Aging and visual function of military pilots: a review.Aviat Space Environ Med. 1982 Aug; 53(8):747-58.AS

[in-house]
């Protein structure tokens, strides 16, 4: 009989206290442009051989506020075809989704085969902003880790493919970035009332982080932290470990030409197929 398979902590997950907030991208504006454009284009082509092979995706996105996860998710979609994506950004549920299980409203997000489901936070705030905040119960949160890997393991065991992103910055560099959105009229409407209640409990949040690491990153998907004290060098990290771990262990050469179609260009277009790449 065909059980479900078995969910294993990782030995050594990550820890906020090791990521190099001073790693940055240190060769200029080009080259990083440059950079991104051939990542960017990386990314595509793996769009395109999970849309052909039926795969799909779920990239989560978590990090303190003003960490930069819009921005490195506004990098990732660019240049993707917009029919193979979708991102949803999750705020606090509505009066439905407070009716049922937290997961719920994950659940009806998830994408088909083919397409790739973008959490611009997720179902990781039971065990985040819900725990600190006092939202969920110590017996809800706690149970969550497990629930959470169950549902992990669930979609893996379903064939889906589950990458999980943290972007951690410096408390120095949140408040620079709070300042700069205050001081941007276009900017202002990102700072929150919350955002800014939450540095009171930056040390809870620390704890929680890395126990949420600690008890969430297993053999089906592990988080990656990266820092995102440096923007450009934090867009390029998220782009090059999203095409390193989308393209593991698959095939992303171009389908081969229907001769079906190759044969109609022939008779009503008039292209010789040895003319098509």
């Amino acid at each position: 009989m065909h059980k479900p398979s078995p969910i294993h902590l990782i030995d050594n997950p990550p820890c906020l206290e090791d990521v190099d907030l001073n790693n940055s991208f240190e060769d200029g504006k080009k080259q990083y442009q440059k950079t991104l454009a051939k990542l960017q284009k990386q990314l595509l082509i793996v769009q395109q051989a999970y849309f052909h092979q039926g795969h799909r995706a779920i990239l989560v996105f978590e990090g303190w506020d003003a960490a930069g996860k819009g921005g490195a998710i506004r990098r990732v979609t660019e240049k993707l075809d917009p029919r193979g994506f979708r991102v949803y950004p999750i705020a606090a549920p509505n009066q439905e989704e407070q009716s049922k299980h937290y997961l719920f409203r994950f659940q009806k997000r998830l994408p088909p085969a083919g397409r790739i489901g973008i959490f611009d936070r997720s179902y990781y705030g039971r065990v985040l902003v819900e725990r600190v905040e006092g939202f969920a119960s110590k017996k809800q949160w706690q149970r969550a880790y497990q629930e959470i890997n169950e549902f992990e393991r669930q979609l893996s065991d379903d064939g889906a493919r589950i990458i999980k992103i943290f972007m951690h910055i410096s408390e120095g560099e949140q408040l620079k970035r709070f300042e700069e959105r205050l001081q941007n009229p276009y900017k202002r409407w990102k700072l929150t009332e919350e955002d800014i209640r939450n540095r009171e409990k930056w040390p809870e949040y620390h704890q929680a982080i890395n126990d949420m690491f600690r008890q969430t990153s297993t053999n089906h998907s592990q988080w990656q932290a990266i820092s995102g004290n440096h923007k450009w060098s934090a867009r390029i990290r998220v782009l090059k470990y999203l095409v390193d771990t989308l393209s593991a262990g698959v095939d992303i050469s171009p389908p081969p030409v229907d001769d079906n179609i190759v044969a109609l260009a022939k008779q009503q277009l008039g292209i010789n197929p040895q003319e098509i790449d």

This report reviews what is known about the effects of age on visual function and discusses the implications of age-related changes in vision for the flying performance of military pilots. Most visual functions decline to some degree with age, and the rate of decline has been roughly characterized in the general population. There is, however, virtually no data on military pilots, and extrapolation from the general population requires caution. Individual variation in the effects of age is great, and military pilots are a select group presumably in better general health than the general population. Several visual functions that decline with age seem particularly relevant to pilot performance: contrast sensitivity, dynamic acuity, recovery from glare, function under low illumination, and information processing. Vision examinations currently given to military and commercial pilots do not measure these visual functions. The feasibility of supplementing existing vision examinations with measurements of these functions should be explored; such an assessment should consider both research issues and policy implications. Research is needed on several major problems in this area. It is not possible at present to characterize well the effect of changes in visual function on the performance of complex tasks, such as flying. This report suggests several specific measures that might help characterize the effects of changes in visual function on pilot performance. Data on changes in visual functions with age should be collected from military pilots, preferably with multivariate, longitudinally designed studies. Research is suggested to assess the extent to which experienced pilots may compensate for declining visual functions and to determine how such compensation is achieved. The report suggests studies on the interaction of age with other factors, such as cardiovascular changes, that may affect performance, especially under stress.